By Ruan Zongze
The US mid-term elections have dramatically changed the domestic political landscape of the United States, with Democrats controlling both chambers of the Congress. This renders George W. Bush a "lame duck" president in the remainder of his presidency.
The tipping of the power balance gives Democrats, the hardliners in particular, more say on China policy in the United States. The US Congress has long been a fertile breeding ground for "China threat" theories.
Democrats are more concerned with human rights and trade affairs and are critical of Republicans' free trade and "outsourcing" policies. They advocate giving more support to US enterprises, raising the minimum wage, boosting US enterprises' competitiveness and are not so passionate about free trade. In view of all this, a protectionist mentality could raise its head in the United States.
US companies used to be the mainstay in maintaining good US-China ties, but they are now becoming increasingly divided over how to deal with China.
The corporate giants are still pushing for better US-China trade ties because they have benefited a lot from doing business with China. Small- and medium-sized enterprises, however, feel more competition pressure from China than just reaping profits. The combination of their influence and the liberal elements within the Democratic Party could translate into pressure on US-China trade matters. Consequently, voices criticizing China on issues of revaluing the renminbi, intellectual property rights protection and the environment could get louder.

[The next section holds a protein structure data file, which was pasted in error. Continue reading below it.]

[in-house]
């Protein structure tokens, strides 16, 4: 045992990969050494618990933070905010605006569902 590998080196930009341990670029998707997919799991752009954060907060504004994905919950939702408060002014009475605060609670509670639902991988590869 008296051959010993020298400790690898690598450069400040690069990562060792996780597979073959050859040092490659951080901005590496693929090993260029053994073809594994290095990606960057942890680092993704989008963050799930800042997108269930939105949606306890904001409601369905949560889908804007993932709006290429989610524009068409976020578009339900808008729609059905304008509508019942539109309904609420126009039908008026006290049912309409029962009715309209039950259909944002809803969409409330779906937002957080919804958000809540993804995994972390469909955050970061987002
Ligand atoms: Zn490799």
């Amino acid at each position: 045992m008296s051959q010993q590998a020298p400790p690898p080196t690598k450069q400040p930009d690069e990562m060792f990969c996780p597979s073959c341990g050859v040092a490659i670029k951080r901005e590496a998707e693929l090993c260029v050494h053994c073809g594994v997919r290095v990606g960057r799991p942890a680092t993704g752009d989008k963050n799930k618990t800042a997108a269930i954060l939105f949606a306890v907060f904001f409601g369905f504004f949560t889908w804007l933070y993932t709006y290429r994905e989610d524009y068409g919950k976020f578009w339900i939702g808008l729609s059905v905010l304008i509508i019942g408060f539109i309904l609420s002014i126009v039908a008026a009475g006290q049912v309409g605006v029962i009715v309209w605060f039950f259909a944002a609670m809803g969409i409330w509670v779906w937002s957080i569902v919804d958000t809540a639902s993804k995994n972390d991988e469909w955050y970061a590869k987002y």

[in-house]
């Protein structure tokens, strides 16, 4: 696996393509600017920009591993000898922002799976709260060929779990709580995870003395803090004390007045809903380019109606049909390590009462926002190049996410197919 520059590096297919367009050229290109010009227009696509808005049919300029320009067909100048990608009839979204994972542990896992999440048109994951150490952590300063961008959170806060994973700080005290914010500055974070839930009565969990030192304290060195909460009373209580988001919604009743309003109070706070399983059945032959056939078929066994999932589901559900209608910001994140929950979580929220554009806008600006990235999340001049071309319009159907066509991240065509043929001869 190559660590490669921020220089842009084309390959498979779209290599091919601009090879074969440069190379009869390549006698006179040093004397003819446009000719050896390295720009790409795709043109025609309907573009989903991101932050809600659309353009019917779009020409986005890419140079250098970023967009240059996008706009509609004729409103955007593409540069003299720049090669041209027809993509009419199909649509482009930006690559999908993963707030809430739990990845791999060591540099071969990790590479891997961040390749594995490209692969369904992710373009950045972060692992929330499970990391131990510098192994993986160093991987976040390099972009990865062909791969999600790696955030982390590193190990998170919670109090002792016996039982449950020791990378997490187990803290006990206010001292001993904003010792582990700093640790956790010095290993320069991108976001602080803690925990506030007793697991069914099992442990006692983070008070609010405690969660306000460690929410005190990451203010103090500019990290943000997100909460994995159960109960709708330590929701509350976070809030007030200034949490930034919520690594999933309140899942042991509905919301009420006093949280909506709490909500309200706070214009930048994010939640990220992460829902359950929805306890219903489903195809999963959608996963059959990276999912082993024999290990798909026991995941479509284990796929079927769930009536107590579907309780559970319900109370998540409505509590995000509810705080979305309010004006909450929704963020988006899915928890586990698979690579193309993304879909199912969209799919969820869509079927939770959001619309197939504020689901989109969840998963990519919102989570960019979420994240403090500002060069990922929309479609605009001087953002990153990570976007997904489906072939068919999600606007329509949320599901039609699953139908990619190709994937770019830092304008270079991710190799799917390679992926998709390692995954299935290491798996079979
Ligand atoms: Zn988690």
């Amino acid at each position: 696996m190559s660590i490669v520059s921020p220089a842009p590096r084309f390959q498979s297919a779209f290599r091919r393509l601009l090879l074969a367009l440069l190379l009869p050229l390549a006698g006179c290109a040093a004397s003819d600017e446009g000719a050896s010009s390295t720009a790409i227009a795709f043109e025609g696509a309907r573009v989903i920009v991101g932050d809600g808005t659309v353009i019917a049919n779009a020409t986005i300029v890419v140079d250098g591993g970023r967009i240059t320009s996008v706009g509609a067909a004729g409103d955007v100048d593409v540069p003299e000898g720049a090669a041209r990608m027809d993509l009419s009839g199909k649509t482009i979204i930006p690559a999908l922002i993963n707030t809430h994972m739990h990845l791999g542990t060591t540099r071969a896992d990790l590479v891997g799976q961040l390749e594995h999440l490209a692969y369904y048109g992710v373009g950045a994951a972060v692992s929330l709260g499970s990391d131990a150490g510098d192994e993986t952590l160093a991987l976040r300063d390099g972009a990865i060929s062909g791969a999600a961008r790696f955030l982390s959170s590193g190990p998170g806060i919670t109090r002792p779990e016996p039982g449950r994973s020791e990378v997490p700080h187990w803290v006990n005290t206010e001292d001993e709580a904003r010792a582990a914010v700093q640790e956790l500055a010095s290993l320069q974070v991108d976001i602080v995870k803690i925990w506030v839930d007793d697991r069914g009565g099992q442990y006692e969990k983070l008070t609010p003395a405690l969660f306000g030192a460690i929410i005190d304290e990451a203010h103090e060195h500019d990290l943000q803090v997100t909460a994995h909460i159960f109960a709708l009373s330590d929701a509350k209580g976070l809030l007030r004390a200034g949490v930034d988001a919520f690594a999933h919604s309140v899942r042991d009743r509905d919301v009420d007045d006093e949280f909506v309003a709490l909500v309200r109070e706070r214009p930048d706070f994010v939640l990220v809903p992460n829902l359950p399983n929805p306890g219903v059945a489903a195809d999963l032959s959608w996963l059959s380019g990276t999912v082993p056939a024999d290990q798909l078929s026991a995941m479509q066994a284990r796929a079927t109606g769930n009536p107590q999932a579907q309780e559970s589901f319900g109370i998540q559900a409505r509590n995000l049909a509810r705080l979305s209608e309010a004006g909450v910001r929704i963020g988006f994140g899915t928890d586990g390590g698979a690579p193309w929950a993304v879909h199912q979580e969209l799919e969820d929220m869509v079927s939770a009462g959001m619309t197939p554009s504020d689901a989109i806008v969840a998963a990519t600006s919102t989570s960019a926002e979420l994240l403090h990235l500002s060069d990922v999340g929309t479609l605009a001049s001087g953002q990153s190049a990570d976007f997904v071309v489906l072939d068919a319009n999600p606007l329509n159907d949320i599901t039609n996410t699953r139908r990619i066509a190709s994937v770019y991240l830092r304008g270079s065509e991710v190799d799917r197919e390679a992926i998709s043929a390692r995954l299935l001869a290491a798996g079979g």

Looking back at Bush's presidency, Sino-American relations first underwent ups and downs in early 2001, but were soon back on a normal track and have been faring quite well ever since.
The mid-air collision between a US Navy spy plane and a Chinese fighter jet and the United States' sale of large quantities of arms to Taiwan, which were compounded by the Bush government's intention to distance itself from the Clinton administration in foreign affairs, plunged Sino-US ties into an abyss.
The US decision-makers were treating China as a potential arch rival when the September 11 terrorist attacks came as a telling blow. The assaults made the US decision-makers see that the real threat came from international terrorism, not from China.
The United States and China had many shared interests in staging an anti-terror campaign. Consequently, Chinese-American relations embarked on a road of smooth development. This fairly long period of smooth ties has helped expand the areas on which both sides' interests converge.
Chinese and US leaders have met frequently. Last year, a channel of "strategic dialogue" was opened between the two countries. The mechanism of "strategic economic dialogue" was introduced this year.
It is safe to say that good US-China ties go beyond the bipartisan interests in the United States. During the Clinton presidency, for instance, China and the United States became "strategic partners."
China-US relations today have matured and their shock-absorbing capacity has increased. A particular issue cropping up in a particular area is not expected to mess up the framework of the China-US relationship as a whole. This means the solid foundation for future cooperation is already in place. Cooperative programs and dealings at various levels in a wide range of sectors have bounded the huge interests of the two sides closely together.
China sticks to the road of peaceful development and, as a result, this basic strategy requires that Chinese diplomacy serves domestic progress towards a well-off society. All this signifies that China needs an open international system, stability on its peripheries and good relations with other big countries. This orientation largely tallies with the direction dictated by the basic interests of the United States.